It’s simple to say that product managers, product owners, and user experience (UX) designers are responsible for product experience, but it’s actually a bit more complicated than that. Product experience goes hand-in-hand with delivering customer business outcomes beyond users, so improving product experience requires feedback from all customer-facing functions.
Your sales, customer success, and support teams are both integral in the product experience journey. Sales teams and customer success managers provide a deeper insight into the customer psyche than a survey can. The feedback garnered from these teams is invaluable to creating and improving PX. The technical support team, too, has a unique perspective on the customer. They see the most common pain points and obstacles users have within the product. The technical support team can identify weak spots within the PX and strengthen them.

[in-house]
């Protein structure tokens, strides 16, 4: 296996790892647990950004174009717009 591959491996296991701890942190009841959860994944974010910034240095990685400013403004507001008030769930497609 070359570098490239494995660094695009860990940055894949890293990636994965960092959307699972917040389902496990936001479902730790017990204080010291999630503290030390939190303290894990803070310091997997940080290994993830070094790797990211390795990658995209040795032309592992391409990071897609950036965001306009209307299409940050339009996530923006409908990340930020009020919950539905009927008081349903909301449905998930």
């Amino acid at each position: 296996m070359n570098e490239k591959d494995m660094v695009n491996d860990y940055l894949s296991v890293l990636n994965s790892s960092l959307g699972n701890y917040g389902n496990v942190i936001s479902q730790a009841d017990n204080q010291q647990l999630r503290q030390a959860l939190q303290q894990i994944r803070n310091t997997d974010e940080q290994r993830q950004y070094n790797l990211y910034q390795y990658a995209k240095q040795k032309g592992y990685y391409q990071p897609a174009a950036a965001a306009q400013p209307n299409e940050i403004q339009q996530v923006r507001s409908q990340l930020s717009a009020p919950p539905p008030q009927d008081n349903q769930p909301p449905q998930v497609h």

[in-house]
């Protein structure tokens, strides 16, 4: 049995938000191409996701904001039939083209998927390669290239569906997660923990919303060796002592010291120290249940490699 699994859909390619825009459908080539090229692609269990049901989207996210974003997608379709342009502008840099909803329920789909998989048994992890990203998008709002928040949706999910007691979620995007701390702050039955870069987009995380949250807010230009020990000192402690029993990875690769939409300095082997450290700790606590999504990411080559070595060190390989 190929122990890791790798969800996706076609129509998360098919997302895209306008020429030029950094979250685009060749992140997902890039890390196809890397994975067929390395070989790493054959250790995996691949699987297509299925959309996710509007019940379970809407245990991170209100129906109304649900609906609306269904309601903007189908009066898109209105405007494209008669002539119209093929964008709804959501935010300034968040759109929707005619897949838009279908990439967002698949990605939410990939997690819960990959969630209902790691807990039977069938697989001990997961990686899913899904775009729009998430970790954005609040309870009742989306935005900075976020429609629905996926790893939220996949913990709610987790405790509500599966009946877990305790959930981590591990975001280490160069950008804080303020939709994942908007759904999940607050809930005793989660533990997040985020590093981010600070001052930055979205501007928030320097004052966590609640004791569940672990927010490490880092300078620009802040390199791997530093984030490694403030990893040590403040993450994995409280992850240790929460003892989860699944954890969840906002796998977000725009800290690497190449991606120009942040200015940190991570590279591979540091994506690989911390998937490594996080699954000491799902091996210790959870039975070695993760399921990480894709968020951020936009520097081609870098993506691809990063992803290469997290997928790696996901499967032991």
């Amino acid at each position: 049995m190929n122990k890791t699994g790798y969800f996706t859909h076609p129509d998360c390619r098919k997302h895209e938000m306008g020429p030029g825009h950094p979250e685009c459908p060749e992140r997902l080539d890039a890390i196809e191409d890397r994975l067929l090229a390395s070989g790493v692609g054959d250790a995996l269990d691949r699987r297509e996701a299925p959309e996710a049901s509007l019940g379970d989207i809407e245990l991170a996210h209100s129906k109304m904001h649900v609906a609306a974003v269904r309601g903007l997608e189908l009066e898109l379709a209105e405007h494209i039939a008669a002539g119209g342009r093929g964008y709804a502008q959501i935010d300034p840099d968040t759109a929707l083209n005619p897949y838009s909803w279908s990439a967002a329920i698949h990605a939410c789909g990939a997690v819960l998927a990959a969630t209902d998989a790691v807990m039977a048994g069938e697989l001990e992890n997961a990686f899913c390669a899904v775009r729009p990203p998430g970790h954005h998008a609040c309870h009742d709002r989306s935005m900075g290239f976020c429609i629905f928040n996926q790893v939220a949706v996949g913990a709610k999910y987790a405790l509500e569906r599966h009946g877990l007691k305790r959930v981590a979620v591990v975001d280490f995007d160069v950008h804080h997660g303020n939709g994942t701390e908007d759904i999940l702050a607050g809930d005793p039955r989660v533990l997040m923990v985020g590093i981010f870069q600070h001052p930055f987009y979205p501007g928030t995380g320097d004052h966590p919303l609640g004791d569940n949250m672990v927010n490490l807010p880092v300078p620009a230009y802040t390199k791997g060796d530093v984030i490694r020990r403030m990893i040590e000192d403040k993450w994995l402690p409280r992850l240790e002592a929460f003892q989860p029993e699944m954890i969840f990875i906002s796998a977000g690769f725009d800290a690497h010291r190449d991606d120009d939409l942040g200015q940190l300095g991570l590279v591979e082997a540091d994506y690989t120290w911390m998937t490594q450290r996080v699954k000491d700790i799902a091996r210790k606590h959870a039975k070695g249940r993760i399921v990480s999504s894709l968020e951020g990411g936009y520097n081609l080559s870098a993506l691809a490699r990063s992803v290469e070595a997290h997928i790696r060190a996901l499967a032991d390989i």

How to Create a Great Product Experience
Want to improve your product experience to increase retention and reduce churn? Follow these tips to create a solid product experience.
Have a Great Onboarding Process
Don’t just drop users into the application expecting them to sink or swim. A great product demo during the sales process goes a long way, but don’t stop there. Personalized implementation sessions work well, but using built-in tutorials that are triggered during a user’s first session further enhances the experience. Remember, simplicity is key: don’t bombard new users with every feature your product has. Keep the tutorials high-level and give users the option to dig deeper when they need to.
Provide Continued User Support
Ongoing in-app support, guidance, and tutorials contribute to product experience–but they need to come at the right time without distracting the user or disrupting their workflow. Tutorials and tips that occur too frequently or take the user out of their workflow can cause a negative product experience, so tread lightly.